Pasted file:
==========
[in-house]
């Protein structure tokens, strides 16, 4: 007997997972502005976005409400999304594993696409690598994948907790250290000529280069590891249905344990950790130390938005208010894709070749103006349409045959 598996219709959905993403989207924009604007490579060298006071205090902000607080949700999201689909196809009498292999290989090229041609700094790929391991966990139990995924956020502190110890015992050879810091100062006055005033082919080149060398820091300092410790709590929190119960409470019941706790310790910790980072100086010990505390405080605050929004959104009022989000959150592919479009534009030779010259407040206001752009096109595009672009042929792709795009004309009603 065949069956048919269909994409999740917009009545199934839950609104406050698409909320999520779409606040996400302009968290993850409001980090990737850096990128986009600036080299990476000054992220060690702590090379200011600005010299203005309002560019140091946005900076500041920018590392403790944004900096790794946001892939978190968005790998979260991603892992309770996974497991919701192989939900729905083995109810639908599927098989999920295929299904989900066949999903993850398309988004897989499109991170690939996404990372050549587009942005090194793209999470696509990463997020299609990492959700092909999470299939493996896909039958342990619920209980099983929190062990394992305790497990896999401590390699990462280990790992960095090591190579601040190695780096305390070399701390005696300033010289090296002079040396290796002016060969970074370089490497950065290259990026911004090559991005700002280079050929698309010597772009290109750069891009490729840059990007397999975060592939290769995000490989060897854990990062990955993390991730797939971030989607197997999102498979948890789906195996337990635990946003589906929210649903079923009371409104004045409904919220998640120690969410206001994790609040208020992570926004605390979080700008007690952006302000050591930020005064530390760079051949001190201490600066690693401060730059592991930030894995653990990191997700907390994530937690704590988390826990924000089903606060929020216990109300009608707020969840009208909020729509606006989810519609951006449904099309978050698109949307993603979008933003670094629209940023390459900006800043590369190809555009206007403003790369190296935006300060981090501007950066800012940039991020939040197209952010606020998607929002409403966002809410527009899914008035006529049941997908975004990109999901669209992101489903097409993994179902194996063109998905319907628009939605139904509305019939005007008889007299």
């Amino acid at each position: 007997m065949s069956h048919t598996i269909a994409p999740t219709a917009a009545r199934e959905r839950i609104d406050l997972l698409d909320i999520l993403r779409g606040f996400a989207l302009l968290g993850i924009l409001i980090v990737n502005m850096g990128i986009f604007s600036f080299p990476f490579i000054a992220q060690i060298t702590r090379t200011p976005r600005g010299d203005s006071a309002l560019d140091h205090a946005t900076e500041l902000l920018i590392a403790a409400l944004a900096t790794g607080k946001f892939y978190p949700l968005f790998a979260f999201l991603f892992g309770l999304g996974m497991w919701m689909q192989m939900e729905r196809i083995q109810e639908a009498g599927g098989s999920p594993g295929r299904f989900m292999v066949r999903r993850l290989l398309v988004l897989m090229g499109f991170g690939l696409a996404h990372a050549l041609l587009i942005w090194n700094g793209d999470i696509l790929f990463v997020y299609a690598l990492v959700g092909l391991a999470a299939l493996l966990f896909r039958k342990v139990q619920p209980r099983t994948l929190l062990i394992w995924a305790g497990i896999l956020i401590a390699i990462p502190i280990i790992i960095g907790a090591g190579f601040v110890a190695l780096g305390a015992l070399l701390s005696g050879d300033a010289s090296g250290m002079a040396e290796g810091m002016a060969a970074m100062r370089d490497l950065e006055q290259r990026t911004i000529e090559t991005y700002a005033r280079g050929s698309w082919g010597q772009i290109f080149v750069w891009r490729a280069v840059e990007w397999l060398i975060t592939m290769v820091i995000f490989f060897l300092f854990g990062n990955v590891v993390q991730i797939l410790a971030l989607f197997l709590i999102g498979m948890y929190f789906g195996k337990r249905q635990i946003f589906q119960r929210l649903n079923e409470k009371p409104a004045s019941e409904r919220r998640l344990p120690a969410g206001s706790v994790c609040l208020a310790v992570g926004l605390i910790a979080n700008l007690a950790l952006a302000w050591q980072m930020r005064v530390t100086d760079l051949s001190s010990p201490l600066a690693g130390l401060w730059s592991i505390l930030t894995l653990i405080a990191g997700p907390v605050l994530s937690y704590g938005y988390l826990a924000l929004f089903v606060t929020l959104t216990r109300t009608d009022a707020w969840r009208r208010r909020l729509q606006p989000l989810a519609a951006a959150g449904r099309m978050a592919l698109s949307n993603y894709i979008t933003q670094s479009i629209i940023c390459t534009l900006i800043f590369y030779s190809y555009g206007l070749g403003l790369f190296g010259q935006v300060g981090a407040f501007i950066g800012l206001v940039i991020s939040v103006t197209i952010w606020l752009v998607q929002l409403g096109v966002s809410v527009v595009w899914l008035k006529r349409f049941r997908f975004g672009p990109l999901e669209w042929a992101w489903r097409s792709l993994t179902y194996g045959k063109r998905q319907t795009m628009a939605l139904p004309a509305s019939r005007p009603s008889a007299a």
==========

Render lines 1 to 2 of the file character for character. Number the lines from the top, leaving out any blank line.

[in-house]
């Protein structure tokens, strides 16, 4: 007997997972502005976005409400999304594993696409690598994948907790250290000529280069590891249905344990950790130390938005208010894709070749103006349409045959 598996219709959905993403989207924009604007490579060298006071205090902000607080949700999201689909196809009498292999290989090229041609700094790929391991966990139990995924956020502190110890015992050879810091100062006055005033082919080149060398820091300092410790709590929190119960409470019941706790310790910790980072100086010990505390405080605050929004959104009022989000959150592919479009534009030779010259407040206001752009096109595009672009042929792709795009004309009603 065949069956048919269909994409999740917009009545199934839950609104406050698409909320999520779409606040996400302009968290993850409001980090990737850096990128986009600036080299990476000054992220060690702590090379200011600005010299203005309002560019140091946005900076500041920018590392403790944004900096790794946001892939978190968005790998979260991603892992309770996974497991919701192989939900729905083995109810639908599927098989999920295929299904989900066949999903993850398309988004897989499109991170690939996404990372050549587009942005090194793209999470696509990463997020299609990492959700092909999470299939493996896909039958342990619920209980099983929190062990394992305790497990896999401590390699990462280990790992960095090591190579601040190695780096305390070399701390005696300033010289090296002079040396290796002016060969970074370089490497950065290259990026911004090559991005700002280079050929698309010597772009290109750069891009490729840059990007397999975060592939290769995000490989060897854990990062990955993390991730797939971030989607197997999102498979948890789906195996337990635990946003589906929210649903079923009371409104004045409904919220998640120690969410206001994790609040208020992570926004605390979080700008007690952006302000050591930020005064530390760079051949001190201490600066690693401060730059592991930030894995653990990191997700907390994530937690704590988390826990924000089903606060929020216990109300009608707020969840009208909020729509606006989810519609951006449904099309978050698109949307993603979008933003670094629209940023390459900006800043590369190809555009206007403003790369190296935006300060981090501007950066800012940039991020939040197209952010606020998607929002409403966002809410527009899914008035006529049941997908975004990109999901669209992101489903097409993994179902194996063109998905319907628009939605139904509305019939005007008889007299």